Humane educators and staff at animal shelters have been asking for ways they can become involved with the Mutt-igrees Curriculum. Good news: The Animal Shelter Guide to the Mutt-i-grees Curriculum, which includes an overview of the Curriculum and activities humane educators and shelter staff may implement, is now available! If you are working with an animal shelter in your community and want to make sure that they receive a copy, please ask shelter staff to contact Jayne Vitale at [email protected].

Check it Out: The Mutt-i-grees Virtual Internship

As a Mutt-i-grees educator, you are automatically granted access to the Mutt-i-grees Virtual Internship, an exciting new learning resource that provides a behind-the-scenes look at the operations of the world's largest no-kill animal shelter and illustrates the links between humane education and social-emotional learning. To access the Mutt-i-grees Virtual Internship, please visit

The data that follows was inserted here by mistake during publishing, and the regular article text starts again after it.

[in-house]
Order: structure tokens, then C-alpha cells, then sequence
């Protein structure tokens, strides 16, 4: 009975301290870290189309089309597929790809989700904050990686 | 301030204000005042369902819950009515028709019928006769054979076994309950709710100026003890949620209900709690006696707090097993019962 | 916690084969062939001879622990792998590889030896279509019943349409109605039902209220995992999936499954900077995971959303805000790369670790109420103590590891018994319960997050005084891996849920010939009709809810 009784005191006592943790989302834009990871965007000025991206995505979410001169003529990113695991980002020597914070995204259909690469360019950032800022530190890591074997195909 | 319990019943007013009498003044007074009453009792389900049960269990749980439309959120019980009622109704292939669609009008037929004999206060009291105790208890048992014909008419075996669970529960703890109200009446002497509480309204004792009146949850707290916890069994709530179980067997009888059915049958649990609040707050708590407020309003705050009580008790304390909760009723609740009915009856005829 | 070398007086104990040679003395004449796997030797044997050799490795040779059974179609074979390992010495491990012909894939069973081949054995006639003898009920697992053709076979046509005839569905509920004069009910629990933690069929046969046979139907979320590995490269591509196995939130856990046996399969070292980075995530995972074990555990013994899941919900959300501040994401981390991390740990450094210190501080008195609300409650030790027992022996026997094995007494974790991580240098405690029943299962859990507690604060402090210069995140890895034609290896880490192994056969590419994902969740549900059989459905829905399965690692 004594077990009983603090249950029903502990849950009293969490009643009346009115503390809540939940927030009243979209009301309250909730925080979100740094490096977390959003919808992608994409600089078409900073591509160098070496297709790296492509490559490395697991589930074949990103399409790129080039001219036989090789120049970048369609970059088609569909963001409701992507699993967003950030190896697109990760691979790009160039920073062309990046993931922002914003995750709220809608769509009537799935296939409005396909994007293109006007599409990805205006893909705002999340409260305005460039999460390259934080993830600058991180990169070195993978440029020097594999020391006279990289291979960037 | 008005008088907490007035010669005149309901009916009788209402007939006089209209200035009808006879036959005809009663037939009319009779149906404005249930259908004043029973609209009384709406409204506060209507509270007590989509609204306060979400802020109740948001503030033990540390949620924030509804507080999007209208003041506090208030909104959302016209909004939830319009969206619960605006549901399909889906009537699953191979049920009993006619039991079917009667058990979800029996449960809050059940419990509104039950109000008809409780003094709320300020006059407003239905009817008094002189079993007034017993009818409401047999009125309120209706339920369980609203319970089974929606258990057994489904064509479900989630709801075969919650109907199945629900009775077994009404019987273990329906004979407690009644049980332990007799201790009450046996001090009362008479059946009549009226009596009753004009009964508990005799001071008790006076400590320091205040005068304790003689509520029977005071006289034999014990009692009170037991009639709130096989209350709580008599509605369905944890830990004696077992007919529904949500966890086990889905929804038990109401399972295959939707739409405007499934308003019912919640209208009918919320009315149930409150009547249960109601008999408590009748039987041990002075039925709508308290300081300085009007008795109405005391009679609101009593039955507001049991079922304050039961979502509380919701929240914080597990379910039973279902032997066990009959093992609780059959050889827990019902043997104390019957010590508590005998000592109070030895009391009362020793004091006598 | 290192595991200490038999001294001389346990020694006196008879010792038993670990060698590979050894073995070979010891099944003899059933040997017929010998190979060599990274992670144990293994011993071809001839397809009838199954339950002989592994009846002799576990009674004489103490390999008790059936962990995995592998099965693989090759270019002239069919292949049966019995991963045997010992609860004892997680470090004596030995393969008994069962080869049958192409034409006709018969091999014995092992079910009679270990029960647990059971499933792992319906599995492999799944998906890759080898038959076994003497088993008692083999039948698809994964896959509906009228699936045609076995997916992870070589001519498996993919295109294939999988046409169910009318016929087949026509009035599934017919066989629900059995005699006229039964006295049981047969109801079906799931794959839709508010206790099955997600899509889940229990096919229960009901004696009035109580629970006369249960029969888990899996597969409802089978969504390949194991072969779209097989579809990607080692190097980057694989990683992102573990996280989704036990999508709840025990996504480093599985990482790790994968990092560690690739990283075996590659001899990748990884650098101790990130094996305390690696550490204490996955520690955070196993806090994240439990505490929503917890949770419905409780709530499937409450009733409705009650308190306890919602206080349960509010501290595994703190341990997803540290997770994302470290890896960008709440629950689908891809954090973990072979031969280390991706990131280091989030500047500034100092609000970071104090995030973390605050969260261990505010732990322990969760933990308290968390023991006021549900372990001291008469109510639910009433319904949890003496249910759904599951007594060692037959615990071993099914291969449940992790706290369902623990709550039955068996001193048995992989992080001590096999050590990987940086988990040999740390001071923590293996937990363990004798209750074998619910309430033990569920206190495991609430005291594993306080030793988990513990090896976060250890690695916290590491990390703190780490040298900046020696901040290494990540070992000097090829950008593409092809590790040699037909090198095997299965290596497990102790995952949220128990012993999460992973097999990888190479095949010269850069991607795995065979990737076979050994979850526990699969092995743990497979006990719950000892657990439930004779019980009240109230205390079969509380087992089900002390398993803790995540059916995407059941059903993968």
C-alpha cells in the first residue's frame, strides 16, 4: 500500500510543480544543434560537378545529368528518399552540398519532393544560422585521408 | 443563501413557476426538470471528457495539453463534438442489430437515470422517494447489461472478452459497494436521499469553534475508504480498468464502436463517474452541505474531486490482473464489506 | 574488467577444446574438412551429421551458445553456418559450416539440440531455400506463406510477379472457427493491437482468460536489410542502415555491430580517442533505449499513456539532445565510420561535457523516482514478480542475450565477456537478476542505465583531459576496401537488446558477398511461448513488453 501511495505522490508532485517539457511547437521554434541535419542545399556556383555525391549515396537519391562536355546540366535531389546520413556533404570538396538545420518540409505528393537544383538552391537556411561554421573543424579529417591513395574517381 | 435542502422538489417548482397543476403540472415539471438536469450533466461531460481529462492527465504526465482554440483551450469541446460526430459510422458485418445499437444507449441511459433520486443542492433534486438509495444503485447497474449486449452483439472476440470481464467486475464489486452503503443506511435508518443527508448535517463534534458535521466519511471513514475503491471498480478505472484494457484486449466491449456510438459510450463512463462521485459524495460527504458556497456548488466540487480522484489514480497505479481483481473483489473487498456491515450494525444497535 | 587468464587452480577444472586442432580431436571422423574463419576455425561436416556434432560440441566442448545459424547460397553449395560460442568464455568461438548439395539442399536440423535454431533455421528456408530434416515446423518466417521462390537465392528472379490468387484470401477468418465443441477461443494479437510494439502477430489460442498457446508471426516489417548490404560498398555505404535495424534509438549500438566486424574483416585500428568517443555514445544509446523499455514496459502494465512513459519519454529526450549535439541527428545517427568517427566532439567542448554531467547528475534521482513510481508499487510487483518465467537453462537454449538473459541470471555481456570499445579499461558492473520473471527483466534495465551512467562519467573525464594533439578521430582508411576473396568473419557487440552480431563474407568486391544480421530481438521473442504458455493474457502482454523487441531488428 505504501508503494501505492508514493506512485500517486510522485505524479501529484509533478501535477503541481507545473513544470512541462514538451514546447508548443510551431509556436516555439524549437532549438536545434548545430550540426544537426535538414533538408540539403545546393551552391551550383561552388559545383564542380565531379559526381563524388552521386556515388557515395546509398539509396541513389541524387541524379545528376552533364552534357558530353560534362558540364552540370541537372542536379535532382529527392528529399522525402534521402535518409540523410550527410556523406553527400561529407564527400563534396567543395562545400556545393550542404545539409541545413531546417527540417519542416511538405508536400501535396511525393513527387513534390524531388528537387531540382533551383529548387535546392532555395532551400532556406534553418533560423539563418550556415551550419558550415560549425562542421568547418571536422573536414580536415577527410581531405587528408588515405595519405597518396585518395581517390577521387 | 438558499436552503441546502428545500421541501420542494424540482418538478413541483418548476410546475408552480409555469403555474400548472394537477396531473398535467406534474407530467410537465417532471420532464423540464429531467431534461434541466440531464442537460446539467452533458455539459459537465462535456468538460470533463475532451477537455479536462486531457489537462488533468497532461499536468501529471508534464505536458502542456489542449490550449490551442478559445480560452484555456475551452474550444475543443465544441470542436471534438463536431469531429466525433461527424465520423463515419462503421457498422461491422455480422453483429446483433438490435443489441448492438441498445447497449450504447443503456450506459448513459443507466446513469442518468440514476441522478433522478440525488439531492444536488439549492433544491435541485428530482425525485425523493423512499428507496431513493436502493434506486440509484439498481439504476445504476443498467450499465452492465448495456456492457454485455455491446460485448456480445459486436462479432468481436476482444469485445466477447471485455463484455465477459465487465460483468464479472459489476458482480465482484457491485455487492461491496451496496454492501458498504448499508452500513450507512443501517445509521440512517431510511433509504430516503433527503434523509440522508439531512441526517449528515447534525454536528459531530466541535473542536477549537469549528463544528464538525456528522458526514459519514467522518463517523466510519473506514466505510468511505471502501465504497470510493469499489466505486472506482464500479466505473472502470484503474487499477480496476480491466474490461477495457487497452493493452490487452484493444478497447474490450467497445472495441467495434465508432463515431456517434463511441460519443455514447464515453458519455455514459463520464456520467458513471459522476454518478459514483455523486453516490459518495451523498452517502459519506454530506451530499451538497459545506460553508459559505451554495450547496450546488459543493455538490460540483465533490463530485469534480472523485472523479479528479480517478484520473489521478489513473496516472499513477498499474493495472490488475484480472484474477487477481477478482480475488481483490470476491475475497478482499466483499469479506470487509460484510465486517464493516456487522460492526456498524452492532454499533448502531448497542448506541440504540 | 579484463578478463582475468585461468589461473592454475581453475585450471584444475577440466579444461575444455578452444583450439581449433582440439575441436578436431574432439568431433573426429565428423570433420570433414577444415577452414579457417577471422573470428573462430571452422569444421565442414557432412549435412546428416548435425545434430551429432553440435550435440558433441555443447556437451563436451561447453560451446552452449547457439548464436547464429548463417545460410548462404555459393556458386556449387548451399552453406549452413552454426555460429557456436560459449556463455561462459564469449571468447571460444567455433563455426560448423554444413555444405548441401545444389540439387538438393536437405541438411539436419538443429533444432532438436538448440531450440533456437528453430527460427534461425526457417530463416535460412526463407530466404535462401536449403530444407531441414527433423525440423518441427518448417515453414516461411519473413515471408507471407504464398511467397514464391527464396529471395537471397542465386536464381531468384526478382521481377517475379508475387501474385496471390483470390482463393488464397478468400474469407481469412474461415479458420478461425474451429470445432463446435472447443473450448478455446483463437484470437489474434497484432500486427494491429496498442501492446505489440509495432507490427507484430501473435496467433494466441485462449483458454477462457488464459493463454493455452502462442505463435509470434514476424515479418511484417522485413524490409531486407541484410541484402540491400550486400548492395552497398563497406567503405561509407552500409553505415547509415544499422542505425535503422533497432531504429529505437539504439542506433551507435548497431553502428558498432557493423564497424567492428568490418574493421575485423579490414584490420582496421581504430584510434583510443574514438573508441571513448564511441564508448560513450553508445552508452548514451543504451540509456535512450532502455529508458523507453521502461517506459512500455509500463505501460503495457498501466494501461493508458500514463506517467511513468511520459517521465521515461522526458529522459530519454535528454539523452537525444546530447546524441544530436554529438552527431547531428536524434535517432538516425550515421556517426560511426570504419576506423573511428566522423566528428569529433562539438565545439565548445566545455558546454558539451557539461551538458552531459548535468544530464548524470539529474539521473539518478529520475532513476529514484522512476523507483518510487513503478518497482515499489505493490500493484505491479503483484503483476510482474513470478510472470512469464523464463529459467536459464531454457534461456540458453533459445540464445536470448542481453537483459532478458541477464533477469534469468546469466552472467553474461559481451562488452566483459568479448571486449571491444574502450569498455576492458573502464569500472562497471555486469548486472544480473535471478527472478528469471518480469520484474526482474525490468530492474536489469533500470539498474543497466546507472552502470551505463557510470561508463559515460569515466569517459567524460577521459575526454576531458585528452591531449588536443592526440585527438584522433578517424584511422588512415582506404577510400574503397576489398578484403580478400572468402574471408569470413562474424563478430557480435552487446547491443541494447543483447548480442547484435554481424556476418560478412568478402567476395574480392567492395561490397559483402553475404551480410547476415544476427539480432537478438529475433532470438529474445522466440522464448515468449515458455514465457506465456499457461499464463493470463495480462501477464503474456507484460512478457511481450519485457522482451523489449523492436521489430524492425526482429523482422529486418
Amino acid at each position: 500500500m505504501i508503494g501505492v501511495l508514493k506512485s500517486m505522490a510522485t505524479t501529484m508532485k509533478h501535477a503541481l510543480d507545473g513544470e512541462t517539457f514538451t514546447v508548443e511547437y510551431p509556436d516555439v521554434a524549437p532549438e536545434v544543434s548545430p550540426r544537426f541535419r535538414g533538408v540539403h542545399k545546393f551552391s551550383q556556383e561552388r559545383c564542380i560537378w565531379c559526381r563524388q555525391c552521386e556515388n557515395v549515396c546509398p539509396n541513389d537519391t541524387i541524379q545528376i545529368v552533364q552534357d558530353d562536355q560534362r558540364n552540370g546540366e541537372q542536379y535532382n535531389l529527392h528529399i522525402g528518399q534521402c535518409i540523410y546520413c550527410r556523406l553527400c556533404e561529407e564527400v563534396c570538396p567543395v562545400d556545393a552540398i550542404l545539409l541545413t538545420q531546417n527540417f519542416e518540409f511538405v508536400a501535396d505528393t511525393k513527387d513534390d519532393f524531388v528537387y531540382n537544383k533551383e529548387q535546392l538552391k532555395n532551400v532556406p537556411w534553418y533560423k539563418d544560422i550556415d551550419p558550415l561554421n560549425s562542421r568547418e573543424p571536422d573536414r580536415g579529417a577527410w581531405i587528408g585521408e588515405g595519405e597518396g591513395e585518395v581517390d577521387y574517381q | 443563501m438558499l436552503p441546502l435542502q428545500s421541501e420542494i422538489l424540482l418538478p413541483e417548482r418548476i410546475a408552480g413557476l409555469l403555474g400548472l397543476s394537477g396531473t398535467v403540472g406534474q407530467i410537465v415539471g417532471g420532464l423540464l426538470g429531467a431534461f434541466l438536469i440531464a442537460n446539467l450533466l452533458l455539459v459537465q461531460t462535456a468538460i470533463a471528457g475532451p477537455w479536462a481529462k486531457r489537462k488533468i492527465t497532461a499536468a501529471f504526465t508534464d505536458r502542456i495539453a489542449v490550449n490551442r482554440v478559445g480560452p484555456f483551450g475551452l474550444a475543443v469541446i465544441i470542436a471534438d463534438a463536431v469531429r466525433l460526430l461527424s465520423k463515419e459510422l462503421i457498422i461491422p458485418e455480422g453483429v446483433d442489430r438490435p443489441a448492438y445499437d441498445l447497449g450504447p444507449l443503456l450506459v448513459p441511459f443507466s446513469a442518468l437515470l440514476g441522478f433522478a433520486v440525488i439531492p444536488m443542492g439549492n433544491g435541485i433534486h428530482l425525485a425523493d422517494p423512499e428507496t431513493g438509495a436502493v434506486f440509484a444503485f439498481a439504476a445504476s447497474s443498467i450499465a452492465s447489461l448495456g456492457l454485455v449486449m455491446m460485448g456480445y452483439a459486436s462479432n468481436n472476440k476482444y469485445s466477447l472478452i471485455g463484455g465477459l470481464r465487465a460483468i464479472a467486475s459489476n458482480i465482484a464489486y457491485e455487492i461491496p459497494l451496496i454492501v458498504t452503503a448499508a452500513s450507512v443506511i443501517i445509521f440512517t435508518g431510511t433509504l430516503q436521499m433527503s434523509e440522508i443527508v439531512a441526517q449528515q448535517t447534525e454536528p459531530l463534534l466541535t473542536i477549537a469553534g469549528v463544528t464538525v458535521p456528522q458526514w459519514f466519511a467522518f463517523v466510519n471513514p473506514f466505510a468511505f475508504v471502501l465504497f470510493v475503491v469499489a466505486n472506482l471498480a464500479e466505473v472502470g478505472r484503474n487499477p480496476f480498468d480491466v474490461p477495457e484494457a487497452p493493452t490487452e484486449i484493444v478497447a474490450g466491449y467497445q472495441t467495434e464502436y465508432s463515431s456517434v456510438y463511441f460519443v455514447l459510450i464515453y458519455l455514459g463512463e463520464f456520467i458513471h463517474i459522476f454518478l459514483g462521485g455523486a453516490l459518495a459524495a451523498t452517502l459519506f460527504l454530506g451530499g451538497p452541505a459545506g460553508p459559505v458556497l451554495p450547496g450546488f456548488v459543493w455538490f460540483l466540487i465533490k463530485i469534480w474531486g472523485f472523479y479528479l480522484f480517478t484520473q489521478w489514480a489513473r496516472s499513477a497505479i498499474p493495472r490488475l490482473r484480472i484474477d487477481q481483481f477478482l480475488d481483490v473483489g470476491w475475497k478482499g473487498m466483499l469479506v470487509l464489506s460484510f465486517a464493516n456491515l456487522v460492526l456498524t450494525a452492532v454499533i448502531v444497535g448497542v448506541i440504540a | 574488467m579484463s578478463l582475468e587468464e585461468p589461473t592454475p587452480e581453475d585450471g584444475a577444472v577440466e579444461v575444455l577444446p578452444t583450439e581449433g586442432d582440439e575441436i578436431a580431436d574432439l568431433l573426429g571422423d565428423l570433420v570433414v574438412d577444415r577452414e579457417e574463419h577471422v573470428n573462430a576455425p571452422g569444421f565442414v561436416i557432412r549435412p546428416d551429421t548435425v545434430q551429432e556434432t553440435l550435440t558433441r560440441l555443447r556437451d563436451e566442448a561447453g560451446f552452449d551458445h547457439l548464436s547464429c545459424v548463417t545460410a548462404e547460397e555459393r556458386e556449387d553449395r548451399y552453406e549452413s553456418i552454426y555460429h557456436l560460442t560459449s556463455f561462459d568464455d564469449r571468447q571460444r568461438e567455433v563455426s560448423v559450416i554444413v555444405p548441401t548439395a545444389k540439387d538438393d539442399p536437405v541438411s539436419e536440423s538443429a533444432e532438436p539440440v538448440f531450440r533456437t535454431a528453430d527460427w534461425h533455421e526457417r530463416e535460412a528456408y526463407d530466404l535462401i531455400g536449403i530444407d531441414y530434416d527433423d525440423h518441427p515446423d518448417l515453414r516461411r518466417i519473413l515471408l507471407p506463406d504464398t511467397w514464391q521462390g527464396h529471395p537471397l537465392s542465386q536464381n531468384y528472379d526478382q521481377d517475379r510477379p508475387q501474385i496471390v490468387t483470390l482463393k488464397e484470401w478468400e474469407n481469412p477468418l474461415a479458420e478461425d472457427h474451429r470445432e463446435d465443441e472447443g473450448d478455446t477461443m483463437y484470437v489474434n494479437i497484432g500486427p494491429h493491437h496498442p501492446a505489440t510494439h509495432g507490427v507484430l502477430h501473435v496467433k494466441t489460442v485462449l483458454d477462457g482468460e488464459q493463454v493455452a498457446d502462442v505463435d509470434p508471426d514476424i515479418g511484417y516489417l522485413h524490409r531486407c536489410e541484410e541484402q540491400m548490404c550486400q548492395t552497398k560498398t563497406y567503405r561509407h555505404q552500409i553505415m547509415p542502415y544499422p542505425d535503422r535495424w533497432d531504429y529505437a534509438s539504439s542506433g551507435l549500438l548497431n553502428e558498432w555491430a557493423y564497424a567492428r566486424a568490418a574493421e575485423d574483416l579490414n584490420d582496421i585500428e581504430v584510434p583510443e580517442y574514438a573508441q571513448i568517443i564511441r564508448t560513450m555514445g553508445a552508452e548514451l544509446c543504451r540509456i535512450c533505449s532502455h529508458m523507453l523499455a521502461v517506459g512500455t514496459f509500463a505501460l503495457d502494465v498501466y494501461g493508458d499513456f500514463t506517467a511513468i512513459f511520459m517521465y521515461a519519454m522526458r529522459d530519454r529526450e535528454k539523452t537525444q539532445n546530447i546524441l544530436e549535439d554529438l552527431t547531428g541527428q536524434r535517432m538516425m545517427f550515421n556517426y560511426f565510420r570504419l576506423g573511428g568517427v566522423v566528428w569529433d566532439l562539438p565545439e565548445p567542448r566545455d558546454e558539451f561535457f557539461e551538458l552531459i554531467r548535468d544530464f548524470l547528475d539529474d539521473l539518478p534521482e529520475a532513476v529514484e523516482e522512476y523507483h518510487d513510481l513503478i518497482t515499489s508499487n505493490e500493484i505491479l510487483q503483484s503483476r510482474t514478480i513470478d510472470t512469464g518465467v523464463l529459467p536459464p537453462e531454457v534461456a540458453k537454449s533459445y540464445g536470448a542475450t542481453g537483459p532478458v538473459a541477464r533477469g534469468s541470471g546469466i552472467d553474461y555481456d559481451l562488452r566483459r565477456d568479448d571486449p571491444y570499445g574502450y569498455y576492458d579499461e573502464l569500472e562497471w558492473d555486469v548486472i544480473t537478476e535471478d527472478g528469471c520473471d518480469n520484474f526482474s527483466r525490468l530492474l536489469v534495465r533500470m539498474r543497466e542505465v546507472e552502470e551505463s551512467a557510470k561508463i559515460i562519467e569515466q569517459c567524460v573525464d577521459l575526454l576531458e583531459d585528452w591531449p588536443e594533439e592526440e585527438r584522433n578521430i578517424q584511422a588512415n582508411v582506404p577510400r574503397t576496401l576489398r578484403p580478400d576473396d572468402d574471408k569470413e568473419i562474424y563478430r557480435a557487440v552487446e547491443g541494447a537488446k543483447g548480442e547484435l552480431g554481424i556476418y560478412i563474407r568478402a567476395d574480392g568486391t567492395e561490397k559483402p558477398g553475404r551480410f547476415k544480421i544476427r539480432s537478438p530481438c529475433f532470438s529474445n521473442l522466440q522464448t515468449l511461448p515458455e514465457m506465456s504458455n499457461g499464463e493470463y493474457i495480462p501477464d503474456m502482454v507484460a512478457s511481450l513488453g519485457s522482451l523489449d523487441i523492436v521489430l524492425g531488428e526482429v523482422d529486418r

Stay Connected: Upcoming Conferences and Trainings

November 8, 2014
NYC United Federation of Teachers

United Federation of Teachers
52 Broadway, 19th floor
New York, NY
November 11, 2014
Family Resource Youth Services Centers
Fall Institute Conference

Galt House East
Louisville, KY
November 13, 2014
NYC School Library System 25th Annual
Fall Conference

Citi Field, 123-01 Roosevelt Avenue
Flushing, NY
November 17, 2014
Level II Training: From Research to

Yale University
310 Prospect Street
New Haven, CT
November 21, 2014
Level I Training: Mutt-i-grees
Orientation & Basic Training

Northport High School
154 Laurel Hill Road
Northport, NY
December 8, 2014
NJAHPERD Health Education

"Empowering Mind, Body & Spirit"
Crowne Plaza Hotel
Monroe, NJ
December 10, 2014
Level I Training: Mutt-i-grees
Orientation & Basic Training

PS 256 - MercyFirst
525 Convent Road
Syosset, NY
March 5, 2015
Level I Training: Mutt-i-grees
Orientation & Basic Training

Middle Country Public Library Selden
575 Middle Country Road
Selden, NY
March 27, 2015
2015 New York Library Association-
Youth Services Section Conference

Islandia Marriot Long Island
Islandia, New York

Please visit our website for updates:

We want to hear from you! Share your students' projects and writing assignments with us at [email protected].